East Imperial Tonic Water review

This might be the tonic water you might not find directly. To be honest, I haven't heard of it before.

When Florence from our supplier Classic Fine Foods asked me for a meeting, she made quite a mystery about the product, she wanted to let me try. We sat down and I tried - first of all neat - and than with gin [and ice].

I will spare, to bombard you with another story [which might or might not be created in a marketing department]. But you want to know how it fares?

The Presentation:
This is just wow. The label coloured in a purple with silver fonts, is just beautiful. The funny thing is, that it comes also in very small bottles - 150 ml. But while the 125 ml of Fentiman's is really too short, the 150 ml seems really to work much better! Kudos to them - they really might have thought about it! However I still would prefer a bottle which is around 180 ml - I love my G&T double - and for a double, 150 ml might just be not enough!

This tonic water seems directly quite "root driven". It is tough - it smells almost blunt like faded brown spices [but nothing bright like cinnamon], a bit dusty - and the taste is very similar. Very unique... not everyones taste... or lets say it like that - a person who is drinking from time to time some tonic, will refuse to accept it! Strangely - it doesn't seem to have any acidity in it.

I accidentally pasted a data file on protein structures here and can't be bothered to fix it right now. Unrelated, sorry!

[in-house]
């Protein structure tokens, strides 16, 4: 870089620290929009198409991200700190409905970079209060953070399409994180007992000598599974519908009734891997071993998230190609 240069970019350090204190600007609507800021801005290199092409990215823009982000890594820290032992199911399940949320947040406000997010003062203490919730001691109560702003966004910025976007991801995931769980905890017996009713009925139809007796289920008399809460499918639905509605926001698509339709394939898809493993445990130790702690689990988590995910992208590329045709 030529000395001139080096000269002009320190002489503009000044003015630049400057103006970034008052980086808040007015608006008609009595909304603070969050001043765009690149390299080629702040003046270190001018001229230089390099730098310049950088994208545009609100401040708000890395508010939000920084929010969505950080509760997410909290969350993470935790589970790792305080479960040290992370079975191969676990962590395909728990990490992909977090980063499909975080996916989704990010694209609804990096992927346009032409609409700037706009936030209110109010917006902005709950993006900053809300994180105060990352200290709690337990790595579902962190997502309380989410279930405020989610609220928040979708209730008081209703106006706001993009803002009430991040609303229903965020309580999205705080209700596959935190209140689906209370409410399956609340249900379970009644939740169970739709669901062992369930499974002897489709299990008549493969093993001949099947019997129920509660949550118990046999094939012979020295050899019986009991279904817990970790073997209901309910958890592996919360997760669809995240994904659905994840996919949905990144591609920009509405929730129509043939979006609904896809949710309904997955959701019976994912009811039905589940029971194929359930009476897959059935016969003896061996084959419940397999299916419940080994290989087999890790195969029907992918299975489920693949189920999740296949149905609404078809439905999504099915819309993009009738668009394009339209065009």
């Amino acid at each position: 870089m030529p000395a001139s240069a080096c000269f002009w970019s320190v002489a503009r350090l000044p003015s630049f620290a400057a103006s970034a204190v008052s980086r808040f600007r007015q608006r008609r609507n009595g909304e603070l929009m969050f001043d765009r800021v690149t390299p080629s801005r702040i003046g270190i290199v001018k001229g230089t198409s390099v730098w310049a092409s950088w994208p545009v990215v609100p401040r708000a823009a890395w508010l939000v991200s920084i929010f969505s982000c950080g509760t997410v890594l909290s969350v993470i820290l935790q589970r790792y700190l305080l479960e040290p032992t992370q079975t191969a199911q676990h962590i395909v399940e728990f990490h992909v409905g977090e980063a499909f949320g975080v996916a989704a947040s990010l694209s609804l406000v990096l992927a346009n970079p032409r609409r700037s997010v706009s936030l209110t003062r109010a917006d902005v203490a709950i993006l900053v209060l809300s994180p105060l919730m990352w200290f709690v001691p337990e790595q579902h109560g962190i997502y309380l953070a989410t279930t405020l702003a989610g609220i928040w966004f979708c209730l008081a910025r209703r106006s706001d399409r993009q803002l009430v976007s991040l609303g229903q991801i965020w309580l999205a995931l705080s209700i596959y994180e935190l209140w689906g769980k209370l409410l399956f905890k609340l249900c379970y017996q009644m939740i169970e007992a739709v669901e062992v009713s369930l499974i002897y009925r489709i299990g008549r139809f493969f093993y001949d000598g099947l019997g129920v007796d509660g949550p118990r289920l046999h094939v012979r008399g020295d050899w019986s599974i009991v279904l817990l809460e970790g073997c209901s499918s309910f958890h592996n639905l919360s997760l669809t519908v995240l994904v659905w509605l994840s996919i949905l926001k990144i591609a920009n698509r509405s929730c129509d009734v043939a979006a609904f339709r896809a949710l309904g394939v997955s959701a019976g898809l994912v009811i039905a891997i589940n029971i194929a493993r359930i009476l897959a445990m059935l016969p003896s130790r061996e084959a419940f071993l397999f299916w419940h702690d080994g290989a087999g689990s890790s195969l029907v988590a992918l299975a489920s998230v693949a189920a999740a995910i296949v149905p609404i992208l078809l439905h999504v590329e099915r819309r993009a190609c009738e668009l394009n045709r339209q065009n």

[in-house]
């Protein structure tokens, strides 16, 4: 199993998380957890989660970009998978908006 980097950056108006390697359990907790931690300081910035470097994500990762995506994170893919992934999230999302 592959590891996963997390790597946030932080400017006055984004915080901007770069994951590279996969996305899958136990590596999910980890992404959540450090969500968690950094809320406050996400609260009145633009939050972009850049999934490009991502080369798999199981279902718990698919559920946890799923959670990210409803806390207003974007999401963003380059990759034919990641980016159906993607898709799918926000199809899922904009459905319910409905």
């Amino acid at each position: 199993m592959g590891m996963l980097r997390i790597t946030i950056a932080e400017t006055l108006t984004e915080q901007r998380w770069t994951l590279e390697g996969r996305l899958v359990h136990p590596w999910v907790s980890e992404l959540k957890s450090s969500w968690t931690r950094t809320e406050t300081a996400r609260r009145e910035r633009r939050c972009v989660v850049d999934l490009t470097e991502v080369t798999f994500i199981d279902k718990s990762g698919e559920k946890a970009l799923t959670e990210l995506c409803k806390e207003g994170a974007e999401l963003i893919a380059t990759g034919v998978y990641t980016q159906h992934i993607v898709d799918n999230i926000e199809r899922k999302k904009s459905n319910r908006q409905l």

A positive note - carbonation is awesome! Nice fine bubbles [or should I say perlage?], it isn't at all flat as e.g. Fevertree.

With Bombay Sapphire:
Bombay Sapphire [47% abv - the good stuff!] is a very versatile gin, very bright, very friendly. And it takes a bit the edge of it - but it is far from being agreeable - it just doesn't have the freshness a G&T is gonna give you. If you are adding lime or lemon [squeezing several wedges!] it gets suddenly better. It not only becomes drinkable, but definitely enjoyable and unique in a positive way.

With GinMare:
GinMare is also a pretty unique product, rather playing on the savoury notes of gin [e.g. they use olives as part of the botanicals]. Combined with the East Imperial tonic it becomes unbearable. Really. Add some lemon, it is better. But not great.

With Tanqueray Rangpur:
Well, I have a slightly bit left, after a staff party, where it went almost awol [the guys just took it, instead of the new bottle of Bombay Sapphire - idiots] - I know, it is still a rare find - but as Tanqueray is keeping it on their website, I guess, it will be available?! I just wanted to use a very citrus driven gin and Rangpur is pretty much the most citrus driven gin, you can drink. But even then, without lime/lemon, the gin&tonic is pretty... weak. Yeah - drinkable - but not great. However add some lemon, and it becomes alive. One very tasty G&T indeed!

What do I think:
Stay away of this tonic, when you are lazy. When you are just pouring a glass of gin and some tonic and some ice into the glass, but you don't like to cut a fresh lemon or lime. Stay away of this tonic, when you like juniper driven and/or spicy/vegetal/savory gins. Your volume tonic water would fare much better in this case. But... I just love it. I like the corkiness - and that it is not conform like any other product.